|Sep-02-05|| ||Gazman5: A highly entertaining miniature by Marshall. McCormick bravely attempts to fight fire with fire, but the great attacker is too much for him. 15.Qb5# or 15.Qf7# to follow.|
|May-20-09|| ||randomsac: marshall just explodes after trading away the center pieces that would have helped black defend. Perhaps 7...Nb4 isn't so good since it effectively traps blacks knight while the huge swap combo leads to a bloody loss of the rook or mate.|
|Jul-28-13|| ||offramp: Black exchanges off all his developed pieces.|
|Jul-28-13|| ||Tim Delaney: While I am no opening theorist, it seems to me that 2. ...f5 is entirely too ambitious. Is this a move that is thought of as playable today? It seems to me that it only opens up attacking lines against the black king, while not controlling any squares that matter.|
|Jul-28-13|| ||Sneaky: I think your hunch is right, that it's overambitious, but 2...f5 has a surprisingly illustrious history: http://www.chessgames.com/perl/ches...|
|Jul-28-13|| ||morfishine: <Sneaky> Interesting, thanks for posting games with 1.c4 e5 2.Nc3 2...f5|
Here's one with Marshall playing the Black side: J Mason vs Marshall, 1902
|Jul-28-13|| ||Once: It looks like a Grand Prix attack reversed. That lost tempo might not matter so much if the centre stays closed, but starts to look risky after white gets in d4 and everything opens up.|
|Jul-28-13|| ||sfm: <Tim Delaney: ... it seems to me that 2. ...f5 is entirely too ambitious. Is this a move that is thought of as playable today? It seems to me that it only opens up attacking lines against the black king, while not controlling any squares that matter.>|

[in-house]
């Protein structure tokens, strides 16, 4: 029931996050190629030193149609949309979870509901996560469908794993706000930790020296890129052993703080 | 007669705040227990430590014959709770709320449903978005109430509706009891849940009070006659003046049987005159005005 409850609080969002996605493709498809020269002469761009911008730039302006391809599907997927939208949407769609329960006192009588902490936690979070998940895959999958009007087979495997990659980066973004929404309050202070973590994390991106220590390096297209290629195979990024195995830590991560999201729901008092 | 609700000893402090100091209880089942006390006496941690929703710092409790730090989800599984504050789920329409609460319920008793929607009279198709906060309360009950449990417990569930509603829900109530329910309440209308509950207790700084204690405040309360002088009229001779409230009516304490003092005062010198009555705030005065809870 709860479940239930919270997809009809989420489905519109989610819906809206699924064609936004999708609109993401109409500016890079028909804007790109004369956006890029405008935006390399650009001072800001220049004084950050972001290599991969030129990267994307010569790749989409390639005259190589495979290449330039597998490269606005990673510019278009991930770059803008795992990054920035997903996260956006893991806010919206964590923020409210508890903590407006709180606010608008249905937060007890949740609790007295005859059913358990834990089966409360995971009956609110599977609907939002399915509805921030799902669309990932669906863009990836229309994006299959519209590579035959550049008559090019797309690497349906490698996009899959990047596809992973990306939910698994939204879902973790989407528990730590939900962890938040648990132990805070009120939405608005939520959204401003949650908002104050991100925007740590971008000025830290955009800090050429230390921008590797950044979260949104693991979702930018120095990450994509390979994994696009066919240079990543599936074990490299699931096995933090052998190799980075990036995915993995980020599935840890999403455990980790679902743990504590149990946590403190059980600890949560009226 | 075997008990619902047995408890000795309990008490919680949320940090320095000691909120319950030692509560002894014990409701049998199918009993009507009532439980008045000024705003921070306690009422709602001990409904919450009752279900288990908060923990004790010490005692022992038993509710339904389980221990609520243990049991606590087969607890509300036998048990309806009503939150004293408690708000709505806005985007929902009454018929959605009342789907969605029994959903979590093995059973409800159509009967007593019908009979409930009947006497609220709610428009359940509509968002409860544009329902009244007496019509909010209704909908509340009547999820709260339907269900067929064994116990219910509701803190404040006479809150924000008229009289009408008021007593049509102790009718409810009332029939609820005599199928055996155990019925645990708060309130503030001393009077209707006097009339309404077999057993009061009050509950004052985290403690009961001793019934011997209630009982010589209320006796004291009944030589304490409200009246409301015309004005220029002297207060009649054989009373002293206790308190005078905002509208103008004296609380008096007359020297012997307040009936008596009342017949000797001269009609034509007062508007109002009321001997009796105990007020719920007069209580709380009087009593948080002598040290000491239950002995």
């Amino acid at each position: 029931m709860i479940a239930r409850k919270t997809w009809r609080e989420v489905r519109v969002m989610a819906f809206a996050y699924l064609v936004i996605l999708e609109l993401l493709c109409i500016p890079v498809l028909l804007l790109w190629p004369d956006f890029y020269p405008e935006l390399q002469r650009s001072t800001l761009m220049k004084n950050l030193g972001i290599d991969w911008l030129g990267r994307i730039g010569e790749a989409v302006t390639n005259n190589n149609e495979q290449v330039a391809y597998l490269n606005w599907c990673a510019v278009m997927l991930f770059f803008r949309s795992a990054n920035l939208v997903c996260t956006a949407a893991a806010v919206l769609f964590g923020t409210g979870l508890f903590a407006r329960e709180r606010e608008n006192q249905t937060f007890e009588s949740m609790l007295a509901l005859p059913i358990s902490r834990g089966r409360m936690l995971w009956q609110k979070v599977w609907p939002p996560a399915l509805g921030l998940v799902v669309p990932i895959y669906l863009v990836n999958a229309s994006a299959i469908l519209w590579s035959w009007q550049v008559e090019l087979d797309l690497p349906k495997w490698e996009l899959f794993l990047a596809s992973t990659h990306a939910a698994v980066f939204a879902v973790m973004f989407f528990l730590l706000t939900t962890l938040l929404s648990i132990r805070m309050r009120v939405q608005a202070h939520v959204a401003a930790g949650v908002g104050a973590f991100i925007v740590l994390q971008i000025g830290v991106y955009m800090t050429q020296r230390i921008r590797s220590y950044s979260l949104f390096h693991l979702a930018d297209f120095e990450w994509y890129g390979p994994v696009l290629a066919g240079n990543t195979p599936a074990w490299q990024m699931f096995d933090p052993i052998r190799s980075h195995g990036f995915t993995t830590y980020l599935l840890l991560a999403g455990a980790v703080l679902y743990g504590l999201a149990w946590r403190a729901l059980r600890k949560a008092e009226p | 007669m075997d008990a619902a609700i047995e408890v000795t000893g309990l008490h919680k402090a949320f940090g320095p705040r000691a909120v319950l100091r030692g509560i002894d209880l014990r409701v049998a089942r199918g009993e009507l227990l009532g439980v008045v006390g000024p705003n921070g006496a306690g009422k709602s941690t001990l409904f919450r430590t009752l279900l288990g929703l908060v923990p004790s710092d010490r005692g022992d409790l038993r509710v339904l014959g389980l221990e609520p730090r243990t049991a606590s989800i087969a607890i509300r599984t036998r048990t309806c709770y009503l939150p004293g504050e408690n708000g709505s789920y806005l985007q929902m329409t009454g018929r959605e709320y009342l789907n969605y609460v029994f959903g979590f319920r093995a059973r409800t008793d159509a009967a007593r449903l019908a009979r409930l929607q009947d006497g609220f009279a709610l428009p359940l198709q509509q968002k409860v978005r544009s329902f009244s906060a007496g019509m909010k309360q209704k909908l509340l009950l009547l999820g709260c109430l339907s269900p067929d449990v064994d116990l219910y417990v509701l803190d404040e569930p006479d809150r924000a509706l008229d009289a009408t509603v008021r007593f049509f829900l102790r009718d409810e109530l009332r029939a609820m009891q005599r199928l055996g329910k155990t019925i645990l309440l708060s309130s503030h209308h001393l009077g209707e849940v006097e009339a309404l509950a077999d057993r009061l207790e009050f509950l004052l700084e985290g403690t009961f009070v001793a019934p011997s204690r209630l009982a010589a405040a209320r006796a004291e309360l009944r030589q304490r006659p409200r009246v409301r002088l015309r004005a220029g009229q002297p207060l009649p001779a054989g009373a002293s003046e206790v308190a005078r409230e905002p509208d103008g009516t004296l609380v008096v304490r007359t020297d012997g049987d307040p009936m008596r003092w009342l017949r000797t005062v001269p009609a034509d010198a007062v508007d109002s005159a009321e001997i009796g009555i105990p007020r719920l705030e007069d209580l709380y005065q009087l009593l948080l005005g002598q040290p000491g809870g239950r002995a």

Almost invariably, moving the f-pawn in the first very few moves is not the best you can do and often almost deserves a (?). Openings like Bird's 1.f4, Dutch 1.d4,f5 are rare on top level, and the statistics shows why, and it should surprise nobody. As you say, it's weakening the king's position, and does not open diagonals that can be used for developing a piece.
But playable? Well, for most of us, sure. On the positive side, the pawn controls e5/e4. If it gets swapped there is an f-file to use for attack, or the f-rook can go to the third rank and further to the g- and h-file. At times the pawn is pushed further to attack.
As we all know, winning chess games has a lot to do with getting the opponent into positions where he is not having his strongest knowledge and experience.
For this purpose, early f-pawn moves can be a damned good choice.
|Jul-28-13|| ||perfidious: Black's second move has never had a good reputation according to theory, but the variation arrived at by transposition in the game (1.c4 e5 2.Nc3 Nc6 3.Nf3 f5) is more common nowadays and far from bad.|
|Jul-28-13|| ||celtrusco: "...15.Qb5# or 15.Qf7# to follow."
Ok, but 15.d5++ instead to 15.Qb5++ seems more"bonita".